Afghanistan

This week, President Biden announced the intent of the U.S. to take all remaining U.S. troops out of Afghanistan by September 11, 2021, the 20th anniversary of 9-11-01.  The news is predictable, as presented by all ‘sides’, from extreme right to extreme left.  Most every opinion is expressed with absolute certainty.  There is no room for nuance or other points of view.

October 7, 2001, when the bombs began to drop on Afghanistan, is when I became a peace activist.  I could see no short or long term good coming out of the action.  I’m no prophet, but that prediction did turn out to be prophetic.  There are many, today, who will say we should stay there forever; that Biden is weak, and Obama.  So be it.  We made our bed when we chose bombs after 9-11-2001….

Yesterday I found the actual news clipping which I kept from the newspaper of October 8, 2001.  Here it is in photo and pdf form: Afghanistan Bombing Oct 10 2001.

Some months later, I submitted an op ed to the same Star Tribune, which I hoped would be printed on the six month anniversary of 9-11-01, but which ultimately reached the printed page on April 20, 2002.  You can read it here: Afghanistan column 4:2002 (click to enlarge).  You will note not a single mention of “Iraq” in that column.  Iraq was not yet part of the public conversation.  It actually was the first day of Spring 2003 when the bombing of Iraq began.  (A few years ago I did a chart for my grandson, then a high school junior, now a Marine, about the cost of War: War Deaths U.S.002.  For anyone interested, at the time of 9-11-01  and immediately thereafter, here is what I wrote: Post 9-11-01001.)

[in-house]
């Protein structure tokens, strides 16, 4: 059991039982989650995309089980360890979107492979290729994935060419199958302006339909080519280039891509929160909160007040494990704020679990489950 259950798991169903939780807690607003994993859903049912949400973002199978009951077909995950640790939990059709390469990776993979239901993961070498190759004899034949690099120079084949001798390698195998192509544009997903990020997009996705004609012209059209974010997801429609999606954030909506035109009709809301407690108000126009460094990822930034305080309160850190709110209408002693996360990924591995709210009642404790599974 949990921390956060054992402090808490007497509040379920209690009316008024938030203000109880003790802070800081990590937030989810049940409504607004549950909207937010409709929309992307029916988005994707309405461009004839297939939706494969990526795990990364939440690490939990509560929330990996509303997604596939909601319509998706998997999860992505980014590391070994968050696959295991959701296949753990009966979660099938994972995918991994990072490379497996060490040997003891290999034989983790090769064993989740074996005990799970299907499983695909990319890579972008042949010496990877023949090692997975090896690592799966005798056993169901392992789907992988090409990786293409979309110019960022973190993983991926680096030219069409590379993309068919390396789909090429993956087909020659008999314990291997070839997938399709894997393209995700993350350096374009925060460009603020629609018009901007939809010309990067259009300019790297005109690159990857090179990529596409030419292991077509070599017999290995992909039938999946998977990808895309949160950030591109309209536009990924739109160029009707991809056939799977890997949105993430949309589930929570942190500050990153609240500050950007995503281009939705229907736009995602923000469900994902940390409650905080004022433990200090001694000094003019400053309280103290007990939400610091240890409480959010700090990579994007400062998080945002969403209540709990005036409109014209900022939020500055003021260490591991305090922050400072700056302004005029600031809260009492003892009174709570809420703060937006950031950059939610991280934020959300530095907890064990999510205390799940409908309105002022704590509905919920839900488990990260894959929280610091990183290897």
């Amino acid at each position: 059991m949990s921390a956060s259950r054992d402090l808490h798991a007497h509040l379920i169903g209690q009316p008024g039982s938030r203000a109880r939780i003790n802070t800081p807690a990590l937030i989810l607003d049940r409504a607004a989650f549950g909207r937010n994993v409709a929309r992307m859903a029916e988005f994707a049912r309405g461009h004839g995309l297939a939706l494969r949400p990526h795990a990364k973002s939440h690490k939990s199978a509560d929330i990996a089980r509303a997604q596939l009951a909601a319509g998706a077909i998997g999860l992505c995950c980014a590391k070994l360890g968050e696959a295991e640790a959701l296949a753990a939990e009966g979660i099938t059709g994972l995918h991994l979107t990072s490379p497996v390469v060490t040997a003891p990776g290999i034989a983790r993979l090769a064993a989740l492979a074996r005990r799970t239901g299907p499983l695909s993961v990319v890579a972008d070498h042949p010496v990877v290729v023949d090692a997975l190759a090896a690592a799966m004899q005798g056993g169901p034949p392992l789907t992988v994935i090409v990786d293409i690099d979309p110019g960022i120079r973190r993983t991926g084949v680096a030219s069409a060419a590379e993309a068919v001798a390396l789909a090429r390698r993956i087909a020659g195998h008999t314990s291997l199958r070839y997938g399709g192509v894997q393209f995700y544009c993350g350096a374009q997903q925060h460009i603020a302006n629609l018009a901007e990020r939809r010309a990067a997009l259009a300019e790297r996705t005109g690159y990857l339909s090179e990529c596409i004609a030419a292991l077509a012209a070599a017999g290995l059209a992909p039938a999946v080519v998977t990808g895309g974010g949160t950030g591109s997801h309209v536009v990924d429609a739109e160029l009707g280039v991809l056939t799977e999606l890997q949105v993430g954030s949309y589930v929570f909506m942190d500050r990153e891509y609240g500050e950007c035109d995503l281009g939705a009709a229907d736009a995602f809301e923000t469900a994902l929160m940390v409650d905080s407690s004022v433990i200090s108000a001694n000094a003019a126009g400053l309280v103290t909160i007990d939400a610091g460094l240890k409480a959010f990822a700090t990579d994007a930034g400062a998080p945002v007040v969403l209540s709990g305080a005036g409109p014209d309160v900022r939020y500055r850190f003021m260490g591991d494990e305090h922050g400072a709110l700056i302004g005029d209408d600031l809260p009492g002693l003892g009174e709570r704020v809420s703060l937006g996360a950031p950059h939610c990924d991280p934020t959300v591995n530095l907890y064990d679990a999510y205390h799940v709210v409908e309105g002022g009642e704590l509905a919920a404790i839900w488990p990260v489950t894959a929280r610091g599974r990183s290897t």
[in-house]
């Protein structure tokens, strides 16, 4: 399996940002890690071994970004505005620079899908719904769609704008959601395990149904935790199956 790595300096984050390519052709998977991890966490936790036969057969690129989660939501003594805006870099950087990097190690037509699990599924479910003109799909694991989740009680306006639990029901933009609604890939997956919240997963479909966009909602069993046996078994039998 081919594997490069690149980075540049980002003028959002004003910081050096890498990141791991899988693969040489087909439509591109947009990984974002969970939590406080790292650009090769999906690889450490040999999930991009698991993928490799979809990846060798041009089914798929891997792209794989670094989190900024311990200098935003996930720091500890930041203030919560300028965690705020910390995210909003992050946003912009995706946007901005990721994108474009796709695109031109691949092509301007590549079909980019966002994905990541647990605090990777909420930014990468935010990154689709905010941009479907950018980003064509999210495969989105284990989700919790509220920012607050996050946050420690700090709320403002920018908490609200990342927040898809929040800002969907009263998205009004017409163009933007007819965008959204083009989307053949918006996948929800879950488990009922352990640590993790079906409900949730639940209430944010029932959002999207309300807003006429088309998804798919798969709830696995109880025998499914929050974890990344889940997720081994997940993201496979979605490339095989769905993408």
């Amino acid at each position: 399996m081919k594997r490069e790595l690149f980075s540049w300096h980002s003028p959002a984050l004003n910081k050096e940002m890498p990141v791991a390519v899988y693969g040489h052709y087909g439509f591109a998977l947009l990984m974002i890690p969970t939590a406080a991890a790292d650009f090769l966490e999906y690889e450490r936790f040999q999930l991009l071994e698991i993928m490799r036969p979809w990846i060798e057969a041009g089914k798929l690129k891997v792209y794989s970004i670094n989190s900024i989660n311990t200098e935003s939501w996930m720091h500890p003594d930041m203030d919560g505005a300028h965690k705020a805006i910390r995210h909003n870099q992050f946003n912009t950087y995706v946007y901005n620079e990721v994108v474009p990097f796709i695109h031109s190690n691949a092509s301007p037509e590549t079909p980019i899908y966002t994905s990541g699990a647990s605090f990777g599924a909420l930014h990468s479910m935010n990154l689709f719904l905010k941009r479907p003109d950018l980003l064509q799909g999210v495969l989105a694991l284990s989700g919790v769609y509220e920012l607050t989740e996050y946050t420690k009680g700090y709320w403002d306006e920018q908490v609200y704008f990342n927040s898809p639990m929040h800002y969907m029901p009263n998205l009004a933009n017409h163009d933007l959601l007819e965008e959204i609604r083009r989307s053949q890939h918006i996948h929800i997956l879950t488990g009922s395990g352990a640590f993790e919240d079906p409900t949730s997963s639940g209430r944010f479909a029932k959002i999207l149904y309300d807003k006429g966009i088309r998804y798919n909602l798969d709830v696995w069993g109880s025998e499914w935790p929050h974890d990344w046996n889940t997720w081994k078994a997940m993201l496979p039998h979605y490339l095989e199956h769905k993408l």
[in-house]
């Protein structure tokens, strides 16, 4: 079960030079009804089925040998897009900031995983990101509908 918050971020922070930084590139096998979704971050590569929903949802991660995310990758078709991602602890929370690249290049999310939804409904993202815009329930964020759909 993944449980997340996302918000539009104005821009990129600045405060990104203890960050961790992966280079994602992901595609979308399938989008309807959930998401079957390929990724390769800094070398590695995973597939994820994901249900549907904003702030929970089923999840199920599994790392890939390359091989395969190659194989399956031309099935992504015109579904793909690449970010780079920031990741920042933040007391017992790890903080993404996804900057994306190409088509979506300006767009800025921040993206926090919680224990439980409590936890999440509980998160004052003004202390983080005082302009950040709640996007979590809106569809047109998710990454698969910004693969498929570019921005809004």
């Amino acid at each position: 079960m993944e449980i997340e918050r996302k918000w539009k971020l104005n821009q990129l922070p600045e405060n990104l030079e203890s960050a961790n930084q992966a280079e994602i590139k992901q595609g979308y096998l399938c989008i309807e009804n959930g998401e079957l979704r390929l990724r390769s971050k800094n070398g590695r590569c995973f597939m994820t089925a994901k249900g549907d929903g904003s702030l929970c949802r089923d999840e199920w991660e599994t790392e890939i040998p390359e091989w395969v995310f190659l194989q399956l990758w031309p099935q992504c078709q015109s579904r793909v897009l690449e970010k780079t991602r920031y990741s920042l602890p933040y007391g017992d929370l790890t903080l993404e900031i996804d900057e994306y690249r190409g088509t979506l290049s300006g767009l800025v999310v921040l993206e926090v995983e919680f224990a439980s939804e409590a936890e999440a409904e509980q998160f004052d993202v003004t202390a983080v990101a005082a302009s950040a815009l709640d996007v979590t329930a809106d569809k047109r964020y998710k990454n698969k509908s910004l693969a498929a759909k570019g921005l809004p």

The rest of the 20 years is history which speaks for itself.

As noted in the article in 2001, going to war was popular.   It seems simpler to whip people into a frenzy about some ‘other’, than to seek an enduring peace, what is called “the force of law” (as distinguished from “the law of force”).

As it happened, Thursday of this week about 30 of us gathered via Zoom to talk about a very notable film, The Mauritanian, about one of the slimy undersides of the Iraq-Afghanistan era – the infamous prison at Guantanamo Bay Cuba, and one of its inmates Mohamedou Ould Slahi, imprisoned for years without charges, tortured into a ‘confession’, and now released.  We were very privileged to be joined on our discussion by both Slahi, and his attorney, Nancy Hollander.  (The recording may already be available, or certainly in the near future, at Global Solutions Minnesota).  Of course there were other, probably even worse, ad hoc U.S. government prisons in other countries.  But Guantanamo deserves a spotlight.

It is very worthwhile to watch the film before watching the conversation.  In addition, Slahi has authored a book, now translated into 27 languages, about his experience.  Details here.

The uncomfortable part of this brief column is that all of us, in assorted ways, are and have always been complicit by action and inaction in our history as a country.  We do this through the election of our representatives at all levels in every election.  We portray ourselves as the very model of the best features of democracy; but we betray that very democracy very often.

When I was one of the 6% against the bombing of Afghanistan, I found out how lonely a position it was.  It is now 20 years later, and what have we accomplished, really?

The fall back is to blame somebody else – always somebody else.

WE are the United States, not him, or them, or someone else.

POSTNOTE: for those in the Twin Cities, at 3 p.m. tomorrow, on the TPT Life Channel at 3 p.m., the great story of Garry Davis, World Citizen, whose youthful ideals were put to the test during and after WWII.  The same film is being shown in many PBS stations across the U.S. this month – last number I had was 65 stations.  Check your own station for details, and if it isn’t on the schedule recommend it.

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